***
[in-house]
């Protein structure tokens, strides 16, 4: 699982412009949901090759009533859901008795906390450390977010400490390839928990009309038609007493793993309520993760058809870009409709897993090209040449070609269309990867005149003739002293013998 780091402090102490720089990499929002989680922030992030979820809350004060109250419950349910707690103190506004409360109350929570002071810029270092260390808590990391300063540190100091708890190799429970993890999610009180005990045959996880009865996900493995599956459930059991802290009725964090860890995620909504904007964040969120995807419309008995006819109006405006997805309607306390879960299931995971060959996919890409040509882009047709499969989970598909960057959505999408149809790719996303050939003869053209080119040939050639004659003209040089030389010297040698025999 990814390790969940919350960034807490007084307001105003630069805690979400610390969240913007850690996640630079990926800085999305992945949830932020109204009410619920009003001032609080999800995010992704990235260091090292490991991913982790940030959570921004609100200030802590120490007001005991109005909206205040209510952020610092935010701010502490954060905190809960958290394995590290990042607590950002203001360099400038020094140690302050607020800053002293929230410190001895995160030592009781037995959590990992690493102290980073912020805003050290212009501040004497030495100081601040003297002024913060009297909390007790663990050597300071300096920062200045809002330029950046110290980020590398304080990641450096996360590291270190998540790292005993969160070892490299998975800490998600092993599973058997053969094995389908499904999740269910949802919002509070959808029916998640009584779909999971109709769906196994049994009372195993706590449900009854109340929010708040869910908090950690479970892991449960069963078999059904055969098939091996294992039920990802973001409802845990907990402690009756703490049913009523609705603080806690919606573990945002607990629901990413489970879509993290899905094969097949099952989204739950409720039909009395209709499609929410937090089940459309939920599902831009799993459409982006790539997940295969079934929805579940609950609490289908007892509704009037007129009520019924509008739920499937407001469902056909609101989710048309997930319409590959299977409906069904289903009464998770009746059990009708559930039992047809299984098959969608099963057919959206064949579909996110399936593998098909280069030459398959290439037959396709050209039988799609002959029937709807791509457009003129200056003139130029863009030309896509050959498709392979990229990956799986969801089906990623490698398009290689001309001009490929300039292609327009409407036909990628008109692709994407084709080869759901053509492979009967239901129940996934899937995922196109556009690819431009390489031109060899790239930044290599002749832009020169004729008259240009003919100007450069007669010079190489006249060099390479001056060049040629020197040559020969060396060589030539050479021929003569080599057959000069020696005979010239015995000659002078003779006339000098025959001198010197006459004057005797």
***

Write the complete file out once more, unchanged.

[in-house]
């Protein structure tokens, strides 16, 4: 699982412009949901090759009533859901008795906390450390977010400490390839928990009309038609007493793993309520993760058809870009409709897993090209040449070609269309990867005149003739002293013998 780091402090102490720089990499929002989680922030992030979820809350004060109250419950349910707690103190506004409360109350929570002071810029270092260390808590990391300063540190100091708890190799429970993890999610009180005990045959996880009865996900493995599956459930059991802290009725964090860890995620909504904007964040969120995807419309008995006819109006405006997805309607306390879960299931995971060959996919890409040509882009047709499969989970598909960057959505999408149809790719996303050939003869053209080119040939050639004659003209040089030389010297040698025999 990814390790969940919350960034807490007084307001105003630069805690979400610390969240913007850690996640630079990926800085999305992945949830932020109204009410619920009003001032609080999800995010992704990235260091090292490991991913982790940030959570921004609100200030802590120490007001005991109005909206205040209510952020610092935010701010502490954060905190809960958290394995590290990042607590950002203001360099400038020094140690302050607020800053002293929230410190001895995160030592009781037995959590990992690493102290980073912020805003050290212009501040004497030495100081601040003297002024913060009297909390007790663990050597300071300096920062200045809002330029950046110290980020590398304080990641450096996360590291270190998540790292005993969160070892490299998975800490998600092993599973058997053969094995389908499904999740269910949802919002509070959808029916998640009584779909999971109709769906196994049994009372195993706590449900009854109340929010708040869910908090950690479970892991449960069963078999059904055969098939091996294992039920990802973001409802845990907990402690009756703490049913009523609705603080806690919606573990945002607990629901990413489970879509993290899905094969097949099952989204739950409720039909009395209709499609929410937090089940459309939920599902831009799993459409982006790539997940295969079934929805579940609950609490289908007892509704009037007129009520019924509008739920499937407001469902056909609101989710048309997930319409590959299977409906069904289903009464998770009746059990009708559930039992047809299984098959969608099963057919959206064949579909996110399936593998098909280069030459398959290439037959396709050209039988799609002959029937709807791509457009003129200056003139130029863009030309896509050959498709392979990229990956799986969801089906990623490698398009290689001309001009490929300039292609327009409407036909990628008109692709994407084709080869759901053509492979009967239901129940996934899937995922196109556009690819431009390489031109060899790239930044290599002749832009020169004729008259240009003919100007450069007669010079190489006249060099390479001056060049040629020197040559020969060396060589030539050479021929003569080599057959000069020696005979010239015995000659002078003779006339000098025959001198010197006459004057005797």